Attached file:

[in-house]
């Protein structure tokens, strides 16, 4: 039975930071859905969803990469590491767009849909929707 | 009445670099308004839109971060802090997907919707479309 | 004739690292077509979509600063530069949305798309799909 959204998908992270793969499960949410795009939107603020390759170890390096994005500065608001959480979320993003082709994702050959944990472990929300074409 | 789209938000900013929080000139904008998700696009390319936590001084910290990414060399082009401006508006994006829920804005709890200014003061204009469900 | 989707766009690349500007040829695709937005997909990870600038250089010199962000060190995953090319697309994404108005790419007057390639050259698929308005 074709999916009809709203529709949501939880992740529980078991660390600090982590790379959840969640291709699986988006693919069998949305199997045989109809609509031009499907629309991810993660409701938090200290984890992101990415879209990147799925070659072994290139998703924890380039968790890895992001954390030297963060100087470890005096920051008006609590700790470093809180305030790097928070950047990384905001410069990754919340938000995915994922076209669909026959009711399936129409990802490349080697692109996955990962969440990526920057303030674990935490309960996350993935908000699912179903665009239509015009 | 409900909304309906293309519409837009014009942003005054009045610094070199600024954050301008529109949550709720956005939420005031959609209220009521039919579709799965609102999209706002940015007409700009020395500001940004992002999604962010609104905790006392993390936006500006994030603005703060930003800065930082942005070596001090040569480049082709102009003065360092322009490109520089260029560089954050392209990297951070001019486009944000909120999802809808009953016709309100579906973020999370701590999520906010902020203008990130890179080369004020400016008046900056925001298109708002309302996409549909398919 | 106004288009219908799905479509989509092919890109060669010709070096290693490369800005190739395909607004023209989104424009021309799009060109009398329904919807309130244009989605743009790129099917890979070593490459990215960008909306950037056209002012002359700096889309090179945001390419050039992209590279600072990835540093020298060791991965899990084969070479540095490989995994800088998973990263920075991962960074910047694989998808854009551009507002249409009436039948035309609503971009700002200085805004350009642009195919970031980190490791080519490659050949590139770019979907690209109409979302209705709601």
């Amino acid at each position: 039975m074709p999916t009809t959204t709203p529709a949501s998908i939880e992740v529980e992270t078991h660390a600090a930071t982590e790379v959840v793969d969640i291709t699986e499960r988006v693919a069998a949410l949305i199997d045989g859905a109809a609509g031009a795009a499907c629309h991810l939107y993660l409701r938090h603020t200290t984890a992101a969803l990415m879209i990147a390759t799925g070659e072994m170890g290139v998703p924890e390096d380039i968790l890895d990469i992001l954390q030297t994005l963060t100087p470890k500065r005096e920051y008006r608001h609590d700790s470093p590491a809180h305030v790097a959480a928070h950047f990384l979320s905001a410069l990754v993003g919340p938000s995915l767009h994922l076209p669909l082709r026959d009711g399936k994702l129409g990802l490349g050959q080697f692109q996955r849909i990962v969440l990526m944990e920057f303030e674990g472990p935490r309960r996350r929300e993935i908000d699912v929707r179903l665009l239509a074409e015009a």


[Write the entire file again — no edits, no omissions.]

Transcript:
[in-house]
């Protein structure tokens, strides 16, 4: 039975930071859905969803990469590491767009849909929707 | 009445670099308004839109971060802090997907919707479309 | 004739690292077509979509600063530069949305798309799909 959204998908992270793969499960949410795009939107603020390759170890390096994005500065608001959480979320993003082709994702050959944990472990929300074409 | 789209938000900013929080000139904008998700696009390319936590001084910290990414060399082009401006508006994006829920804005709890200014003061204009469900 | 989707766009690349500007040829695709937005997909990870600038250089010199962000060190995953090319697309994404108005790419007057390639050259698929308005 074709999916009809709203529709949501939880992740529980078991660390600090982590790379959840969640291709699986988006693919069998949305199997045989109809609509031009499907629309991810993660409701938090200290984890992101990415879209990147799925070659072994290139998703924890380039968790890895992001954390030297963060100087470890005096920051008006609590700790470093809180305030790097928070950047990384905001410069990754919340938000995915994922076209669909026959009711399936129409990802490349080697692109996955990962969440990526920057303030674990935490309960996350993935908000699912179903665009239509015009 | 409900909304309906293309519409837009014009942003005054009045610094070199600024954050301008529109949550709720956005939420005031959609209220009521039919579709799965609102999209706002940015007409700009020395500001940004992002999604962010609104905790006392993390936006500006994030603005703060930003800065930082942005070596001090040569480049082709102009003065360092322009490109520089260029560089954050392209990297951070001019486009944000909120999802809808009953016709309100579906973020999370701590999520906010902020203008990130890179080369004020400016008046900056925001298109708002309302996409549909398919 | 106004288009219908799905479509989509092919890109060669010709070096290693490369800005190739395909607004023209989104424009021309799009060109009398329904919807309130244009989605743009790129099917890979070593490459990215960008909306950037056209002012002359700096889309090179945001390419050039992209590279600072990835540093020298060791991965899990084969070479540095490989995994800088998973990263920075991962960074910047694989998808854009551009507002249409009436039948035309609503971009700002200085805004350009642009195919970031980190490791080519490659050949590139770019979907690209109409979302209705709601």
């Amino acid at each position: 039975m074709p999916t009809t959204t709203p529709a949501s998908i939880e992740v529980e992270t078991h660390a600090a930071t982590e790379v959840v793969d969640i291709t699986e499960r988006v693919a069998a949410l949305i199997d045989g859905a109809a609509g031009a795009a499907c629309h991810l939107y993660l409701r938090h603020t200290t984890a992101a969803l990415m879209i990147a390759t799925g070659e072994m170890g290139v998703p924890e390096d380039i968790l890895d990469i992001l954390q030297t994005l963060t100087p470890k500065r005096e920051y008006r608001h609590d700790s470093p590491a809180h305030v790097a959480a928070h950047f990384l979320s905001a410069l990754v993003g919340p938000s995915l767009h994922l076209p669909l082709r026959d009711g399936k994702l129409g990802l490349g050959q080697f692109q996955r849909i990962v969440l990526m944990e920057f303030e674990g472990p935490r309960r996350r929300e993935i908000d699912v929707r179903l665009l239509a074409e015009a």